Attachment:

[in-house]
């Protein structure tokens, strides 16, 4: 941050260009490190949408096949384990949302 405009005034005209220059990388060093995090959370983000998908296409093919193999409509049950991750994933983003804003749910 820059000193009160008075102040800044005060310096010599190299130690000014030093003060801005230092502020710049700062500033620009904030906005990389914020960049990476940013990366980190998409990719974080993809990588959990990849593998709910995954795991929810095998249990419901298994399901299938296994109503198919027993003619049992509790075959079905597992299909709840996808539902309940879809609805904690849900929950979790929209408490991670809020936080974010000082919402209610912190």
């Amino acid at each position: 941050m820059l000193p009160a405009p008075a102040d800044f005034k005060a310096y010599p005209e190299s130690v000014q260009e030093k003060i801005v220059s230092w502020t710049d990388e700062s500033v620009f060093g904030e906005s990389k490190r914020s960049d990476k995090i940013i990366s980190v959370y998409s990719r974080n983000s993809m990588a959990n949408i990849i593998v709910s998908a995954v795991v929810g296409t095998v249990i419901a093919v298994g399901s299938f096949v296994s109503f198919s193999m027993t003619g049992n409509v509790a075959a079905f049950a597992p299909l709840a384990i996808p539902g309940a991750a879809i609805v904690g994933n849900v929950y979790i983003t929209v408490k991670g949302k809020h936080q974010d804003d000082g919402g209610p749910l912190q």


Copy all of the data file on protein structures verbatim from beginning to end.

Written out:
[in-house]
């Protein structure tokens, strides 16, 4: 941050260009490190949408096949384990949302 405009005034005209220059990388060093995090959370983000998908296409093919193999409509049950991750994933983003804003749910 820059000193009160008075102040800044005060310096010599190299130690000014030093003060801005230092502020710049700062500033620009904030906005990389914020960049990476940013990366980190998409990719974080993809990588959990990849593998709910995954795991929810095998249990419901298994399901299938296994109503198919027993003619049992509790075959079905597992299909709840996808539902309940879809609805904690849900929950979790929209408490991670809020936080974010000082919402209610912190």
């Amino acid at each position: 941050m820059l000193p009160a405009p008075a102040d800044f005034k005060a310096y010599p005209e190299s130690v000014q260009e030093k003060i801005v220059s230092w502020t710049d990388e700062s500033v620009f060093g904030e906005s990389k490190r914020s960049d990476k995090i940013i990366s980190v959370y998409s990719r974080n983000s993809m990588a959990n949408i990849i593998v709910s998908a995954v795991v929810g296409t095998v249990i419901a093919v298994g399901s299938f096949v296994s109503f198919s193999m027993t003619g049992n409509v509790a075959a079905f049950a597992p299909l709840a384990i996808p539902g309940a991750a879809i609805v904690g994933n849900v929950y979790i983003t929209v408490k991670g949302k809020h936080q974010d804003d000082g919402g209610p749910l912190q």